Changes in El Dorado County Land-Use and Ownership
El Dorado County has experienced a change in land use and ownership patternsince the late 1950s. We recently completed a study of some of these changes,using information collected for 1957 and 1995 from the county tax assessor.A comparison was made of land use as indicated by assessment codes and ownershipalong a series of transects running longitudinally through the county. Thesetransects represent a sample of land within the county. The baseline (1957)information showed 496 parcels touching transects crossing then-forestedregions of the county. The land area in these parcels comprised 14 percentof the total county land base. By 1995, the number of parcels along thesetransects had increased to 1,077; however, the percentage of the total countybase had decreased to 8 percent.
Compared to land used for agricultural production (including oak rangelandsused primarily for grazing), the land used for timber production was relativelystable over the 38-year period of the study: 69% percent of the land usedfor timber production in 1957 still was dedicated to that use in 1995, accordingto tax assessment codes. By contrast, only 39% of the land in agriculturalproduction in 1957 still was in agricultural production in 1995. This reflectsboth the greater attractiveness of agricultural land for development (gentlerslopes, better access, water availability, etc.) and, possibly, a countydecision to concentrate greater development in oak woodland areas to preserveconifer forests. Some county residents believe that the reduction in agriculturalland reflects the differences in the effectiveness of Williamson Act andtimber production zone (TPZ) protection and/or the effects of environmentalregulation. This clearly is an area for future research efforts.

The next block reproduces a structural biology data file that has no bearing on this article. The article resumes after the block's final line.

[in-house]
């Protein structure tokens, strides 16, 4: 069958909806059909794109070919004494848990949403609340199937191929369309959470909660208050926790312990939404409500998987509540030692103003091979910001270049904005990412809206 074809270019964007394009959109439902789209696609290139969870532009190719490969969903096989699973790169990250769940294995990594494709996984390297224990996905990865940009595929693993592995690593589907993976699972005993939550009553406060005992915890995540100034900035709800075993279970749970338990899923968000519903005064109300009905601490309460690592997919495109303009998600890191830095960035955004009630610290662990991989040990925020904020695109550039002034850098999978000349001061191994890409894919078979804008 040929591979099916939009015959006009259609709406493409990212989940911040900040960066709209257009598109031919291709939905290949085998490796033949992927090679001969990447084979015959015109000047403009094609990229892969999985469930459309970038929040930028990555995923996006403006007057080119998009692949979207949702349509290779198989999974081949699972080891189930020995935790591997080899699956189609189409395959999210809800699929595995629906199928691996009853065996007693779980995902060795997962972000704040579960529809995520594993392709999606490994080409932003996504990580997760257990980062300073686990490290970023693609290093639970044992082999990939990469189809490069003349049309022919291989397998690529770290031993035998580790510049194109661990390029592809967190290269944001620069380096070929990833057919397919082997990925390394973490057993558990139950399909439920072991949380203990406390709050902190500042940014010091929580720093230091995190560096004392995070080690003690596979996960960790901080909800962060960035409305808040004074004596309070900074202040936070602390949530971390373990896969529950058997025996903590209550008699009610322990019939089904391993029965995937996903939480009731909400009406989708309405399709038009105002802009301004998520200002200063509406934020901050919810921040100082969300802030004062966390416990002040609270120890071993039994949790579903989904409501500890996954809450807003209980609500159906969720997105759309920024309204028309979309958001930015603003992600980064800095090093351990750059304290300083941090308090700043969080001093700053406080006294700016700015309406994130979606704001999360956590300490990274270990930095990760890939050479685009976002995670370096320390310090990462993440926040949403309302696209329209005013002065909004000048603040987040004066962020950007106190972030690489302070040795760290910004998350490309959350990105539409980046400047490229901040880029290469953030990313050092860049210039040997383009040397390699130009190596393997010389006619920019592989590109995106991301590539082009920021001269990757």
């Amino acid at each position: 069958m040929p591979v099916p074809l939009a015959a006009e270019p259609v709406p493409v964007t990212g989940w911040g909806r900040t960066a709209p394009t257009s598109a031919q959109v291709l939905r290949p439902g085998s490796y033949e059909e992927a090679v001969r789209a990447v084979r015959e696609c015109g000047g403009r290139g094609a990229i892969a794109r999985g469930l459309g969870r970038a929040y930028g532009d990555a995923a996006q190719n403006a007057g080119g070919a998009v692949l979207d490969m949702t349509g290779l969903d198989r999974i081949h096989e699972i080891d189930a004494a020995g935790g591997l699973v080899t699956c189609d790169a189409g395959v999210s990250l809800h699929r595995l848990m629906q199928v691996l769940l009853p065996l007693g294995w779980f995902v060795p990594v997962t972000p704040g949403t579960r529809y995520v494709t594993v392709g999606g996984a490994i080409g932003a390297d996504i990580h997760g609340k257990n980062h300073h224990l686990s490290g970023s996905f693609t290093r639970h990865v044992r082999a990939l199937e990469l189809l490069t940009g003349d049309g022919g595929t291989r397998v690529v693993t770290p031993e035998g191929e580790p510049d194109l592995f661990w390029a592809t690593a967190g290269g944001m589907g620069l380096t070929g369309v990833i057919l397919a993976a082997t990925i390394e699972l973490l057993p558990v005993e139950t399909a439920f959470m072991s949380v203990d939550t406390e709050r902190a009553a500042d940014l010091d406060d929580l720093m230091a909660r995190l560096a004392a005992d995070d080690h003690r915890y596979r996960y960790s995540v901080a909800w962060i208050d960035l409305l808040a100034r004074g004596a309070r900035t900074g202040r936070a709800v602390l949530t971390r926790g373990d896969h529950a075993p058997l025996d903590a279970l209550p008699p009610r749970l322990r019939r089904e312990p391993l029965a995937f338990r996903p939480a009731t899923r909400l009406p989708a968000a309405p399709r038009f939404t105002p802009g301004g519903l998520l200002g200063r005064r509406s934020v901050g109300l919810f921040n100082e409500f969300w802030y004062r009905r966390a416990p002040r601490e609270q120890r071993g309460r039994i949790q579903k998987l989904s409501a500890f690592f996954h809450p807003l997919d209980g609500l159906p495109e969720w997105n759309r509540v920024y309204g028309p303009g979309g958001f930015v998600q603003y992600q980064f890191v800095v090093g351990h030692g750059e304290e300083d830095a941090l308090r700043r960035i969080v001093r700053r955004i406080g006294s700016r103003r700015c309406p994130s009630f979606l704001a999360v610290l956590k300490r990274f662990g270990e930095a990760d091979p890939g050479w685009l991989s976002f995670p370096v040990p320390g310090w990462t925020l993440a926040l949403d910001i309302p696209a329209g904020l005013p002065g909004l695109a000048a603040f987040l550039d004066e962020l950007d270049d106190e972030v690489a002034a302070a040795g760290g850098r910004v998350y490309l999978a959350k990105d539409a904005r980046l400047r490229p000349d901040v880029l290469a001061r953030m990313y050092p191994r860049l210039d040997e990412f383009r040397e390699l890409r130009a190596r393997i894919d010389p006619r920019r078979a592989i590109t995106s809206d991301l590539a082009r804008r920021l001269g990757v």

The size of the individual parcels intersecting the transects declineddramatically. In 1957, the average size of all parcels was greater than300 acres; half contained 160 acres or more. By 1995, average parcel sizewas less than 80 acres, with half the parcels being 10 acres or less, clearlyreflecting the subdivision of land for residential purposes. Landholdings(which account for ownership of multiple parcels by a single owner) similarlydropped in size. The trends for agricultural land and all landholdings followedsimilar patterns. Timberland (land used for the commercial production ofwood products) deviated from this general pattern. The average timberlandparcel and landholdings are much larger than for the other land uses. Themean size of a 1995 timberland parcel was 74 percent of the 1957 size, andthe median size increased by a third. The average landholding size increasedfrom 1957 to 1995, although the median size decreased. This represents aconsolidation of parcels into large landholdings. In 1957, only one timberlandholding was smaller than 380 acres. In 1995, 23 were smaller than 380 acres(10 were less than 40 acres), accounting for the decreases in median size.However, these landholdings account for a very small amount of the totaltimber land on these transects.
Absentee owners (landowners not residing in the County) accounted forless than half of the parcels, acreage, and owners in 1957. The percentageof absentee owners was similar in 1995, but they then owned over 80 percentof the acreage along the transects. This large shift in number of acresunder absentee ownership (from <50% to >80%) primarily is due to changesin timberland ownership. Less than 20 percent of all timberland parcelsand acres along these transects were owned by absentee owners in 1957, by1995 this had changed to well over 90 percent. In addition to changes inacres owned by absentee owners, the total number of land owners more thandoubled and the number of agricultural land owners almost doubled. Thiswas distinctly different for timberland, where the number of landownersdecreased by 60 percent. Thus, while the ownership of transect land is generallydiversifying, the ownership of timberland along these transects is now highlyconcentrated and mostly in absentee ownership.
These preliminary data indicate fragmentation of agricultural land, aswell as concentration of ownership, and increasing absentee ownership oftimberland. The focus of this project is now shifting to address the questionof how these changes in land holding patterns affect El Dorado County.
prepared and edited by Richard B. Standiford